Alum Start.Write.Now

July Start.Write.Now. with Cece Meserve

Meet Awards alum Cece Meserve! See Cece's prompt for the July SWN challenge (and your chance to win a gift card!).

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Meet Awards Alum Cece Meserve

Photo courtesy of Cece Meserve

We had a blast kickin’ it with Keiji in June and learning about his artistic journey after he won his Scholastic Award in 2017. Now that it’s July, we’re excited to introduce our next alum, Cece Meserve!

Cece won a Gold Medal for Novel Writing in 2010, during her senior year in high school. She had been working on her novel, The Toolshed Burning, since she was fifteen and had submitted the first 50 pages to the Awards on a whim. When she learned that her work had won a Gold Medal, she happened to be at a midnight showing of a movie… and missed dozens of phone calls from her parents excited to share the good news! Needless to say, Cece was overjoyed. Since then, she’s gone on to publish work for her college’s literary magazine, tutor middle and high schoolers, become a freelance editor, and land an agent with the goal of becoming a published author. Read on to learn more about Cece’s experience with the Awards and beyond, and how she fuses creativity into every aspect of her life. Be sure to check out Cece’s prompt at the bottom of the post, and read through to find out how to share your art or writing inspired by the prompt for the chance to win a gift card!

Q & A with Cece Meserve

Q: What impact did receiving your Award have on you and your path?

Excerpt from Cece’s 2010 Scholastic Award winning piece, The Toolshed Burning.

I knew I wanted to be a writer since 3rd grade, but really had no idea if it was practical or if I was good enough. The most important thing this Award gave me was validation and self-confidence. Being able to add this Award on a transcript or resume has been really helpful (perhaps key!) to getting into colleges, to getting me an agent, and even years later as I searched for jobs.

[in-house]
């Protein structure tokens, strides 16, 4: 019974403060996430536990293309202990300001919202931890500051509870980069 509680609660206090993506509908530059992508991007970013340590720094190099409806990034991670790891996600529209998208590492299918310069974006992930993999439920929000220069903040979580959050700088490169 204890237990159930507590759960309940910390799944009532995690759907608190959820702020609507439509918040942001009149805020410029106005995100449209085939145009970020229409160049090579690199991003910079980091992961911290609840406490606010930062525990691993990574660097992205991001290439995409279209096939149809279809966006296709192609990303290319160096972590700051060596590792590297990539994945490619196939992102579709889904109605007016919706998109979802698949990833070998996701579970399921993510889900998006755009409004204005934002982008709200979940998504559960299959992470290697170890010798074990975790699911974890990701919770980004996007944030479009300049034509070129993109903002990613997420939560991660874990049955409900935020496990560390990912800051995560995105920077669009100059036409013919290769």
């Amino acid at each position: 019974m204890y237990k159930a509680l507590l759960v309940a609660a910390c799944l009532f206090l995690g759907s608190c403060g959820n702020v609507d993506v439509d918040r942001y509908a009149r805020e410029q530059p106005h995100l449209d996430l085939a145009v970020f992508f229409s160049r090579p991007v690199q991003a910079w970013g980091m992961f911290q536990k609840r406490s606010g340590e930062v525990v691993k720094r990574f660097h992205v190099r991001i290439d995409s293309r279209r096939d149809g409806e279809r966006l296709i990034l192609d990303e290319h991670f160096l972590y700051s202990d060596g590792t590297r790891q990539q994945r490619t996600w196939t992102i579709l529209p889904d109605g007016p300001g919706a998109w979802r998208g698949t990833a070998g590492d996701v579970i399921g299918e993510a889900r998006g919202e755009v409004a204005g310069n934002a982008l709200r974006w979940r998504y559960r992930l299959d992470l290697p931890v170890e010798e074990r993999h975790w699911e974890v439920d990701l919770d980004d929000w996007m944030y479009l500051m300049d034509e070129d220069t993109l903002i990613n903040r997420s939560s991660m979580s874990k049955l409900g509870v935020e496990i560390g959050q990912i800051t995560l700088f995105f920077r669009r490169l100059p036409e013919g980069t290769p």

Q: How did you pursue your creativity after high school?

College was really good for me creatively. I majored in English at Hope College and had the privilege to learn from some amazing professors. I still think some of my best writing came from this time in my life.

When I graduated college, I had a romantic dream of waiting tables or serving coffee, living in some cheap loft apartment in a big city, working on my novel by night. I think a lot of it was influenced by Rent and Moulin Rogue. After my starving artist phase (which should take approximately two to five years), I’d get my masters, move to New York City and be a fabulous and well-respected writer. However, the starving artist phase lasted much longer than I had expected, and it wasn’t quite the bohemian dream I had pictured. I was a receptionist, a diner waitress, a florist, and I was a barista for almost ten years. I got some writing done but I underestimated the work, the energy (socially and physically) and the dedication that the service industry requires. I don’t regret it though! I gained so much experience from this kind of work. I developed so many wonderful relationships and life-long skills and learned to truly appreciate and value my community. I learned if you value creativity, it seeps into your life wherever you are, but if you want to make money as basically any kind of artist, you need to be deliberate with the time you carve out for yourself and your passions. I’ve gotten so much better at balancing my regular life with my creative life in the last few years. During this time, I still was able to get an agent and work through many new drafts of my book, and meet with potential publishers, while also working on several other books on the side.